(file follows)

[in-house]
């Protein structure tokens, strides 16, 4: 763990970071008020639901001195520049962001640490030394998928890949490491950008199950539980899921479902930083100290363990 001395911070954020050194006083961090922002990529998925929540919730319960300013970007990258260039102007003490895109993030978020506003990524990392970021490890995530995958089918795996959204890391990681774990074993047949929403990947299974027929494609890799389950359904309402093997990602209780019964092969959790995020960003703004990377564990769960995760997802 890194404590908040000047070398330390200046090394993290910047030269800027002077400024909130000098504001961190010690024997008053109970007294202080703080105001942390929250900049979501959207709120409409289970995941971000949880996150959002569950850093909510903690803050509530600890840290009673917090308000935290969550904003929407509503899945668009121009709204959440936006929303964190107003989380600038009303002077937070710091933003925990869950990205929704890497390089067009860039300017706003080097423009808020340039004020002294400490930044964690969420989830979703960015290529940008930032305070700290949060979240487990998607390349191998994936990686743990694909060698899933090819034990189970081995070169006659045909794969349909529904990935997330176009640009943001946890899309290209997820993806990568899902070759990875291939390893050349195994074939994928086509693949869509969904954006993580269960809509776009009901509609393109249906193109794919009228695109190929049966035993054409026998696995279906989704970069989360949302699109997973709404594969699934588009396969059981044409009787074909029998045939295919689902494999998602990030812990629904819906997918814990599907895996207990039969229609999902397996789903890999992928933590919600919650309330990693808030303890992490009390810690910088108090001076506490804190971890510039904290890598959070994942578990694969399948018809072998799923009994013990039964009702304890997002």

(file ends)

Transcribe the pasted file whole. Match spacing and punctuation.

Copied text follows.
[in-house]
């Protein structure tokens, strides 16, 4: 763990970071008020639901001195520049962001640490030394998928890949490491950008199950539980899921479902930083100290363990 001395911070954020050194006083961090922002990529998925929540919730319960300013970007990258260039102007003490895109993030978020506003990524990392970021490890995530995958089918795996959204890391990681774990074993047949929403990947299974027929494609890799389950359904309402093997990602209780019964092969959790995020960003703004990377564990769960995760997802 890194404590908040000047070398330390200046090394993290910047030269800027002077400024909130000098504001961190010690024997008053109970007294202080703080105001942390929250900049979501959207709120409409289970995941971000949880996150959002569950850093909510903690803050509530600890840290009673917090308000935290969550904003929407509503899945668009121009709204959440936006929303964190107003989380600038009303002077937070710091933003925990869950990205929704890497390089067009860039300017706003080097423009808020340039004020002294400490930044964690969420989830979703960015290529940008930032305070700290949060979240487990998607390349191998994936990686743990694909060698899933090819034990189970081995070169006659045909794969349909529904990935997330176009640009943001946890899309290209997820993806990568899902070759990875291939390893050349195994074939994928086509693949869509969904954006993580269960809509776009009901509609393109249906193109794919009228695109190929049966035993054409026998696995279906989704970069989360949302699109997973709404594969699934588009396969059981044409009787074909029998045939295919689902494999998602990030812990629904819906997918814990599907895996207990039969229609999902397996789903890999992928933590919600919650309330990693808030303890992490009390810690910088108090001076506490804190971890510039904290890598959070994942578990694969399948018809072998799923009994013990039964009702304890997002």